We spent four days at my mother's.  It was touch-and-go as to getting someone to come and fix our water situation.  This week was deer season, so every plumber and excavator in Perry County, Pennsylvania was in the woods all day on Monday and Tuesday.  But on Tuesday evening, my husband arranged to meet a plumber and a back-hoe operator at our home Wednesday morning.  By 4 PM, there was water, albeit brown water, running through our pipes.

We returned to our home Thursday morning.  We had secured financing in order to pay for the necessary repairs and stopped to pick up the check on our way home from my mother's.  Once home, the water was still a light shade of brown, but after a few hours "flushing" the pipes, we now have running, clear, drinkable, batheable, flushable water.  I've never been so grateful for running water and flushing toilets in my life!

So now, you're thinking, "Great story, Lori Lynn.  And your point?"  Well, here it is.  And please bear with me because, truthfully, I'm still flushing out the meaning in my own heart.   No pun intended.   In Deuteronomy 30:19 it says ,"I have set before you life and death, blessing and cursing:  therefore choose life"  It seemed as this most recent trial emerged in our life this week I went from cursing to blessing from moment to moment.

Cursing:  we got home from a lovely Thanksgiving to find no water in our home  Blessing:  friends from church instantly gave us water and offered their help repairing the problem.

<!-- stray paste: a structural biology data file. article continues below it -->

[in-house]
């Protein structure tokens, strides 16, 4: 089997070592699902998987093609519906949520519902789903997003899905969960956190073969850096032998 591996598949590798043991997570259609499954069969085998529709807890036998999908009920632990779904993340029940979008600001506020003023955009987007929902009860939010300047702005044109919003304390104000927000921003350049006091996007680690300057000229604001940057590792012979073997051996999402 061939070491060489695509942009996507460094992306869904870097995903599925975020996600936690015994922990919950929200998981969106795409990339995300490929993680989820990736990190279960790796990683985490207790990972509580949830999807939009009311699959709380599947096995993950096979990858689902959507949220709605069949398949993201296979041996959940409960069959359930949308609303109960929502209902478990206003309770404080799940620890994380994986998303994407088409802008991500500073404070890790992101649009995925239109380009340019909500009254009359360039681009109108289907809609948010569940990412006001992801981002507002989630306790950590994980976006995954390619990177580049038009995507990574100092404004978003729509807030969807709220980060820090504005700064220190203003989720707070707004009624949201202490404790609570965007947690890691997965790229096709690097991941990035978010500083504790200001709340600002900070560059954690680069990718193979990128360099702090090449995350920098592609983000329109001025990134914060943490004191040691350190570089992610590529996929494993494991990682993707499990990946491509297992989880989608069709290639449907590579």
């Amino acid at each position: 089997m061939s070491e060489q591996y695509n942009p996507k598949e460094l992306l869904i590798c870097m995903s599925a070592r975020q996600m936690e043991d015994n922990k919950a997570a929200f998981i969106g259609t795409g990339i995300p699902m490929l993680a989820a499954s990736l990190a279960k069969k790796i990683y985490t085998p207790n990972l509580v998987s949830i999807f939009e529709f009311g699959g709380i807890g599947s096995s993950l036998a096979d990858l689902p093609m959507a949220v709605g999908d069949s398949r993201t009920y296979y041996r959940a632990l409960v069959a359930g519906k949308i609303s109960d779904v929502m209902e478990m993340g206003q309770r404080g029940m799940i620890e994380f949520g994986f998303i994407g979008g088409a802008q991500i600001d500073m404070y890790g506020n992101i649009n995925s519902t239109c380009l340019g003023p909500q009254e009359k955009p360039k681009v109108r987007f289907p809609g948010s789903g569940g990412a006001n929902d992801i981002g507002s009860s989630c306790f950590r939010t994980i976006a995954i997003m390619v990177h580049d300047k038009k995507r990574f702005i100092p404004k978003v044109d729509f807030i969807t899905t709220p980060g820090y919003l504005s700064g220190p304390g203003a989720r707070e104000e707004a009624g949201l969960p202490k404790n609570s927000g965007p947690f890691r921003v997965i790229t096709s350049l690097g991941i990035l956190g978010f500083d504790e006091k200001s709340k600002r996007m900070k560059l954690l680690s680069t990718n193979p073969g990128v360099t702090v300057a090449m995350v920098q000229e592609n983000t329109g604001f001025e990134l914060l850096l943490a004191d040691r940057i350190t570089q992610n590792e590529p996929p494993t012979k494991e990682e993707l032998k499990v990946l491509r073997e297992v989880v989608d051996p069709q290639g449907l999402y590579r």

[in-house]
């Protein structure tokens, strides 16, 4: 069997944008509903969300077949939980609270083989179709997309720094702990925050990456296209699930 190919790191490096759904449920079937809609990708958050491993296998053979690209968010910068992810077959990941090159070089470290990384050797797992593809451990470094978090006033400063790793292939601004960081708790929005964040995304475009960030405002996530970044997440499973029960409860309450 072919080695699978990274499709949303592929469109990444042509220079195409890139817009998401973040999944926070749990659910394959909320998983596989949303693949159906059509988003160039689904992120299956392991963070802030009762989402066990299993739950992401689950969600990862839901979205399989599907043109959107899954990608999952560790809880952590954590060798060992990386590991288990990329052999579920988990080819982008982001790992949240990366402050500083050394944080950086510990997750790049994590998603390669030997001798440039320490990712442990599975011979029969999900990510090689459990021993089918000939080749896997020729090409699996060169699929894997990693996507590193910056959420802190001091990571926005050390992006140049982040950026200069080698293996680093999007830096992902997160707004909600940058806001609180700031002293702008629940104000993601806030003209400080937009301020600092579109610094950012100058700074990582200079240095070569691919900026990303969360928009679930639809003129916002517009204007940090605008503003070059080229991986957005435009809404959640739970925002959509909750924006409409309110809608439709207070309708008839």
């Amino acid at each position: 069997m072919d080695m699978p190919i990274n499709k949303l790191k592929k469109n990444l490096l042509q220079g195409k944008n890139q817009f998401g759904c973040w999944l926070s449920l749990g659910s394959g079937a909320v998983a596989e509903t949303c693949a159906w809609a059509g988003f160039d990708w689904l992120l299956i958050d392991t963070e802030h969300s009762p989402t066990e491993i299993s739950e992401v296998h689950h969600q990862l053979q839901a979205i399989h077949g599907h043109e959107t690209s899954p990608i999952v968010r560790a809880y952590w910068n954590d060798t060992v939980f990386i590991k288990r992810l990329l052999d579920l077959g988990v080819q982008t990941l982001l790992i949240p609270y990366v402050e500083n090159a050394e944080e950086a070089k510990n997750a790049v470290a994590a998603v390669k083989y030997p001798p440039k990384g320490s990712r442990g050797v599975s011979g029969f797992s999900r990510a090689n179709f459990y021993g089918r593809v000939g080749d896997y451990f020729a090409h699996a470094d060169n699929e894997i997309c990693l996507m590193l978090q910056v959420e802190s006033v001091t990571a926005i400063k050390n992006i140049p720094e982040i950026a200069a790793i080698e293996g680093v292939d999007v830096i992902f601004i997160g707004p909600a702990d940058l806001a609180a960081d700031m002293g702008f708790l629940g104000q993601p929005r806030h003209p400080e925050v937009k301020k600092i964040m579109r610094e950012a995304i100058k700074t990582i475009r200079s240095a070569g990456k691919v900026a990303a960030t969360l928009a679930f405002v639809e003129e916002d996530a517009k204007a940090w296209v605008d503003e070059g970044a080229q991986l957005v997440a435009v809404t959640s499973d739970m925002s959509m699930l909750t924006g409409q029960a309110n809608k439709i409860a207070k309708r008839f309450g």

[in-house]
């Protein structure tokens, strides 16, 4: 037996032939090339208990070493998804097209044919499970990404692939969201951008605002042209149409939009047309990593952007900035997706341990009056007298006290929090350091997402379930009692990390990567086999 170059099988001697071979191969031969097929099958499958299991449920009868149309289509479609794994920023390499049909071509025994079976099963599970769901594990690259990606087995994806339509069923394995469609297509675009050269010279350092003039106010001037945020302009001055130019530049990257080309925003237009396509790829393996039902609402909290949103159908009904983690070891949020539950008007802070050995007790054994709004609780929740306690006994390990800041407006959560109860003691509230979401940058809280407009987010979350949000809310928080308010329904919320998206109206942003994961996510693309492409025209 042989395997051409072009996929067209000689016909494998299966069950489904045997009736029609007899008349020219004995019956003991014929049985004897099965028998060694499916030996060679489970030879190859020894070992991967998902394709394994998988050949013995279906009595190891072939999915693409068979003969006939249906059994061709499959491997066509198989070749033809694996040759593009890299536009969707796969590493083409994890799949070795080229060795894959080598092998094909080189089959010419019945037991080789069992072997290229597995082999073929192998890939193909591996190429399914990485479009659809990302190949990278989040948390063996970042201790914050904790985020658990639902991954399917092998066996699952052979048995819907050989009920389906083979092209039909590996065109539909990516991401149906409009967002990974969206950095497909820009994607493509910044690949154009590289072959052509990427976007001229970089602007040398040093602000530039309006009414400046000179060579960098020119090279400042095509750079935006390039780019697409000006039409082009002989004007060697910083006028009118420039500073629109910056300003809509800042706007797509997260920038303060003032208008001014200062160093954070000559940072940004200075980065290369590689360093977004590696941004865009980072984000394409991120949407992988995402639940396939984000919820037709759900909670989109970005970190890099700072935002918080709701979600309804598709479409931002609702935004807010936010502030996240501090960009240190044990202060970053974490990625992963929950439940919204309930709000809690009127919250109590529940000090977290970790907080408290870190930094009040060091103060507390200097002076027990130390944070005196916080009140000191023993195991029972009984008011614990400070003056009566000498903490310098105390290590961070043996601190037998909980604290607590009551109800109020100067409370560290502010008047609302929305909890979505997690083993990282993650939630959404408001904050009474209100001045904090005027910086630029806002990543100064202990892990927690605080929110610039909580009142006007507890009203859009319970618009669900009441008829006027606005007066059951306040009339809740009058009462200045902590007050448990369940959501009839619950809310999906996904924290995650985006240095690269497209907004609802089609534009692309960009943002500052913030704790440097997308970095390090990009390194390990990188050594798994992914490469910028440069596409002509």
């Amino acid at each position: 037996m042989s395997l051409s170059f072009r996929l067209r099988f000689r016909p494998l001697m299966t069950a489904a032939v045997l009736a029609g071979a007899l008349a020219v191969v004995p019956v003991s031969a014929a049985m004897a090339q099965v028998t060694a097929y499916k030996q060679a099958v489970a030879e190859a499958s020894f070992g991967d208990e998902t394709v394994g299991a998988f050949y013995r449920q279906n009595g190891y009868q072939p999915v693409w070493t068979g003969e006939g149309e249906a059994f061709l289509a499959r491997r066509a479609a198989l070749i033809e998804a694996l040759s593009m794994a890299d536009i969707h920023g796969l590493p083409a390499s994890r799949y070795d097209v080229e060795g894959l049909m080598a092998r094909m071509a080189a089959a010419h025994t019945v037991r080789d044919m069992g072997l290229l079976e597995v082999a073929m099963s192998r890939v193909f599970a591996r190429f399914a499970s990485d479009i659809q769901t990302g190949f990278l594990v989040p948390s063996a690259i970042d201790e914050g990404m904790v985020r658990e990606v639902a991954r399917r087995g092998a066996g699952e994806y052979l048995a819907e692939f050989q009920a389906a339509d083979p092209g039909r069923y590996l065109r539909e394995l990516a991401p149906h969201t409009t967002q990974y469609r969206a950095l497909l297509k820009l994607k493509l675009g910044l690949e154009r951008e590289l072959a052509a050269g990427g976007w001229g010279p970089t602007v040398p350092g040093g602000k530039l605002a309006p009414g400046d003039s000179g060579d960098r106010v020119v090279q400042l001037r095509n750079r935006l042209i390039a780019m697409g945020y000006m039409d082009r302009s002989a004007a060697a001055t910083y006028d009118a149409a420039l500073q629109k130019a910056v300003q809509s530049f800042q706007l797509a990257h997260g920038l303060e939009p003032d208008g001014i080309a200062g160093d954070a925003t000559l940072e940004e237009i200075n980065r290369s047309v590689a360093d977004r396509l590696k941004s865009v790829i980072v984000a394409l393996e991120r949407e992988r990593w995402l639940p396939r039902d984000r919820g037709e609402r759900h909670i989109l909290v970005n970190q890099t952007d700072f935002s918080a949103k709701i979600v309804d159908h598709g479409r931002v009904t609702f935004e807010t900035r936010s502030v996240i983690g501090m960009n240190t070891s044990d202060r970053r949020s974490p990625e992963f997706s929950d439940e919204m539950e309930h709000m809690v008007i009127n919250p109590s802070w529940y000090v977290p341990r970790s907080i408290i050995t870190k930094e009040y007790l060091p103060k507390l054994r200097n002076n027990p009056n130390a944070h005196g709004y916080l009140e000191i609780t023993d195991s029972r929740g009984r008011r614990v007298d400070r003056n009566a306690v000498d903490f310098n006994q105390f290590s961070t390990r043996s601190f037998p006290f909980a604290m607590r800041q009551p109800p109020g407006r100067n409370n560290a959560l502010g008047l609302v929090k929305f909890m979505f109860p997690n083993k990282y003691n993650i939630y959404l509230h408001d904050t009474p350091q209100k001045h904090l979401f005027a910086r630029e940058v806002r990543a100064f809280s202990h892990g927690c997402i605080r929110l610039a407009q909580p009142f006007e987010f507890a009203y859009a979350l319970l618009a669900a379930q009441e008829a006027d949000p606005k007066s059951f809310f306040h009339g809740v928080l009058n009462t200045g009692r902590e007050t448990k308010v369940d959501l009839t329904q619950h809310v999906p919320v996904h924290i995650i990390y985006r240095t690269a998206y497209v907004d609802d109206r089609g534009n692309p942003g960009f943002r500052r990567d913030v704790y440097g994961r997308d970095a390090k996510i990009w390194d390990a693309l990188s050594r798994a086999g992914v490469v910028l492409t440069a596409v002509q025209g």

Cursing:  our pump could not be fixed as quickly as we had hoped  Blessing:  those same friends opened their home to us and made us feel loved and welcomed.  And then my mother so graciously let us invade her peace and quiet.

Cursing:  getting ready for church, I had to dunk my head in a bucket of cold water in order to fix my hair for church.  Blessing:  church was a wonderful worshipful experience that blessed us immensely.

Cursing:  my husband, who lives for deer season, could not go this year and it was our 11 year old son's first opportunity to hunt deer with his daddy.  Blessing:  while driving home from church, our son said, "I'm just trying to figure out why God didn't want me to go hunting this year.  But I know He has a plan!"  I don't know where that maturity came from, but I praise God for it!

Cursing:  We could not get anyone to come out to fix the pump becuase of deer-hunting season.  Blessing:  My mother suggested calling our insurance company and asking if this might be covered by our homeowner's insurance.  Since our time was not being taken by arranging workers, my husband could take a few hours and focus on coordinating information with our insurance agent.  And the repairs may be covered!